Not Just a Rhetorical Question (or Three)

Is the plural of “roof” roofs or rooves? Is one U.S. usage and the other a Britishism? Which is which?

3 thoughts on “Not Just a Rhetorical Question (or Three)

  1. Bryan Garner says “Pl. roofs not rooves. But the mistaken plural occurs with some frequency.

    All American dictionaries I have make no mention of a Britishism “rooves.” OED has this brief mention:

    1903 Dialect Notes II. 352 Roof, n. pl. rooves. Common plural in Mass. 1938 C. HIMES Black on Black (1973) 165 W’en de panic cum an’ de Lawd tek yo’ food an’ yo’ clothes an’ de rooves off’n yo’ haids, den laff. 1939 [see council (housing) estate s.v. COUNCIL 17].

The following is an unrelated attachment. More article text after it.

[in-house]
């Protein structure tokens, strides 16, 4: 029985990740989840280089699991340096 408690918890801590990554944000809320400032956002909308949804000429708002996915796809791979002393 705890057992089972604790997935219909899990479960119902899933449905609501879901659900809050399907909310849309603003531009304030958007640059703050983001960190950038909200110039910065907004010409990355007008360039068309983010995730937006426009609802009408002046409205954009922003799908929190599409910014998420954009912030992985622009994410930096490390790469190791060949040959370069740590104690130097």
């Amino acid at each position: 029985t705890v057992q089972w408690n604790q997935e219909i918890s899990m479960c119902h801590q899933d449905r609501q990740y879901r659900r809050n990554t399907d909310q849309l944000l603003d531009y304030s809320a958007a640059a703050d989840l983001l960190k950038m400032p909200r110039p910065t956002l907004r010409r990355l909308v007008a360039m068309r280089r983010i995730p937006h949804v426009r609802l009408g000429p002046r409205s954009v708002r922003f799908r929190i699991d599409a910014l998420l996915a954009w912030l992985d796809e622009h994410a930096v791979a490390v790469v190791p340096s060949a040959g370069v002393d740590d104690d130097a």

I’d stick with roofs.

  2. Actually, that’s kinda what I thought; I’d just stared at “roofs” until it looked like it couldn’t possibly be right. I suppose the confusion came because I’ve always pronounced the plural “rooves.” Which I guess mostly tells you where I come down on the “rufe” vs. “ruff” debate.

  3. It’s spelled “roofs”, but in some countries it can be pronounced “rooves”. Australia is one such: I just checked our national dictionary to see if it reflected that, and it does: /rufs, ruvz/.

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